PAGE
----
Academic journal article Washington International Law Journal

Combating Climate Recalcitrance: Carbon-Related Border Tax Adjustments in a New Era of Global Climate Governance

Academic journal article Washington International Law Journal

Combating Climate Recalcitrance: Carbon-Related Border Tax Adjustments in a New Era of Global Climate Governance

Article excerpt

I. Introduction

There is a perplexing disconnect evidenced in the history of proposals for carbon-related border tax adjustments ("CRBTAs"): border tax adjustments designed to account for the effects of different states' domestic climate policies.1 While a sizable amount of literature has developed over the last two decades discussing the design and legality of CRBTAs2-mostly concluding that it is possible to fashion a measure that passes WTO muster- no states have adopted these measures.3 Proposals for CRBTAs are frequently identified as a means for supplementing proposed unilateral domestic efforts to reduce greenhouse gas emissions in order to address environmental (carbon leakage) or economic (competitiveness) concerns. The association of CRBTAs with unilateral policy creates a nexus between academic and political proposals for CRBTAs and dysfunction in international climate governance negotiations. In the United States, for example, CRBTAs have been a regular feature of proposed climate change legislation, serving as a politically expedient answer to the competitiveness concerns of energyintensive and trade-exposed industries,4 albeit without ultimate legislative success.5

In a world order characterized by sovereign nation-states, an effective multilateral agreement that addresses a problem of global concern like climate change requires a "'thick' global consensus" on the course to be taken.6 Global consensus has proved difficult to achieve, giving rise to arguments that CRBTAs should be used to support unilateral action on climate change. However, the reluctance of states to employ CRBTAs suggests that such measures may be an illusory alternative to consensus-based international agreement. The effective implementation of CRBTAs, or other climatefocused trade measures, require a similar level of global consensus.7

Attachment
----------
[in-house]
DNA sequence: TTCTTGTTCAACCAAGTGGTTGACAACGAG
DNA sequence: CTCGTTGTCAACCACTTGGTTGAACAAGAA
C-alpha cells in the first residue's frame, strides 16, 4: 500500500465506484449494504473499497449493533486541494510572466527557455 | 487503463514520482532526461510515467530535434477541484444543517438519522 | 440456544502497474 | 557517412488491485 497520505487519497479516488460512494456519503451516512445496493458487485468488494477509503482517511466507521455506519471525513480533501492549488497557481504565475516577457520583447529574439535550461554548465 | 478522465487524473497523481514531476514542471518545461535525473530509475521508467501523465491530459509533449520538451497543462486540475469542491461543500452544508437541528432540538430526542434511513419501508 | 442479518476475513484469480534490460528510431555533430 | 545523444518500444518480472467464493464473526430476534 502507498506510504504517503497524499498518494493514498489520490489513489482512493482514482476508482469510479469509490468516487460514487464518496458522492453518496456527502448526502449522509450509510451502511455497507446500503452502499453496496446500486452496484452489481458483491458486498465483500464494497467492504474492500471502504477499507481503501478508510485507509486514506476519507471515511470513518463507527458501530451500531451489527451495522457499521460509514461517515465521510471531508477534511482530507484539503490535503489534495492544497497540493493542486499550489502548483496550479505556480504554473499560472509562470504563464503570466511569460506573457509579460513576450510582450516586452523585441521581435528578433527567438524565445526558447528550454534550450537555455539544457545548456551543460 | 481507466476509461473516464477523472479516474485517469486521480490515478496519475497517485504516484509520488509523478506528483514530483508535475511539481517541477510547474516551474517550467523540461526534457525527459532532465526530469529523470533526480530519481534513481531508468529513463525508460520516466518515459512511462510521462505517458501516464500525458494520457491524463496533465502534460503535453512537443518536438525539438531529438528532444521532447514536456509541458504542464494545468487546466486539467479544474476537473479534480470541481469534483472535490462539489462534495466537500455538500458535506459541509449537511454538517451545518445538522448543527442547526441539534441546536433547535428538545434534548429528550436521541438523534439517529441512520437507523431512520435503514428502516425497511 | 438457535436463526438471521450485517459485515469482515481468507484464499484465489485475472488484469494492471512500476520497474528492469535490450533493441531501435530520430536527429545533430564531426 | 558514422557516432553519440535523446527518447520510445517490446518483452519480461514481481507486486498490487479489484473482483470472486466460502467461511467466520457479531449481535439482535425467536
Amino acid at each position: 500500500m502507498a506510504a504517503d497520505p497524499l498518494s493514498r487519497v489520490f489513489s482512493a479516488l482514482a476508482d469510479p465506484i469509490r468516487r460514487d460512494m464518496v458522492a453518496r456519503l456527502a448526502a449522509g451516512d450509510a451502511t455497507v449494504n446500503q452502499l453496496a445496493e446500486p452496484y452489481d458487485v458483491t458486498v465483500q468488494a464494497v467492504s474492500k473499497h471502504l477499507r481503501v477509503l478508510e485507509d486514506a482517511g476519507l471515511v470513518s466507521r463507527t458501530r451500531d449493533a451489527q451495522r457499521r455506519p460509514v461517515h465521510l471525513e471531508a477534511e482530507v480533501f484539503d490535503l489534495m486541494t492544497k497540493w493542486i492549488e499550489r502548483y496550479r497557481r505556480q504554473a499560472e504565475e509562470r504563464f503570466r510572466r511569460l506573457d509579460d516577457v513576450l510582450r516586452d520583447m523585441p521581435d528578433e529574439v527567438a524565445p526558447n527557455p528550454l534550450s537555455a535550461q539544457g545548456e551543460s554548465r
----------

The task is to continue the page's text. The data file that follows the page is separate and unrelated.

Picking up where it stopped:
While CRBTA proposals have been common in the context of unilateral climate change policy, they rarely feature in academic or political discussions of multilateral climate action.8 The absence of CRBTA proposals connected to multilateral instruments supports an argument that states view CRBTAs as a second-best option-normatively and practically-that requires overcoming no fewer obstacles than achieving multilateral agreement itself.9 This Article argues that CRBTAs can complement and support a multilateral climate governance regime such as the 2015 Paris Agreement10 when backed by the consensus demonstrated through the adoption of the Agreement. The argument made here diverges from the existing literature. It does so by situating CRBTAs alongside a multilateral climate change agreement in order to support the integrity of the regime created by the agreement itself, rather than to support domestic policy adopted in furtherance of it.11

How can CRBTAs support the Paris Agreement? The answer lies in the soft compliance mechanisms of the Agreement embodying facilitative, non-punitive, and non-adjudicative features.12 The Paris Agreement operates using a "push-pull" system of enforcement. Some states might be unable to achieve their nationally determined contributions ("NDCs") because they lack the financial means or technological resources to do so. Facilitative assistance pulls underperforming states toward their contributions through the targeted provision of resources to states in need. Alternatively, states may show a lack of ambition in setting or meeting their NDCs, despite having the capacity, or historical or moral responsibility to do more. Other parties or non-state actors may form the view that such a state needs to try harder, and may exert political or moral suasion to push the state toward increased ambition. Both elements of the Paris "push-pull" model are, however, soft mechanisms. States do not face hard legal sanctions under the Paris Agreement for failure to comply with their obligations or to achieve their NDCs (which are not legal obligations under the Agreement).

The Paris Agreement's soft enforcement mechanisms are likely to be lacking where a party to the Agreement becomes truly recalcitrant13-that is, unrepentantly breaches its obligations or acts in a way that evidences a clear disregard for, or implicit retraction of, its NDCs through its domestic policy or international actions. …

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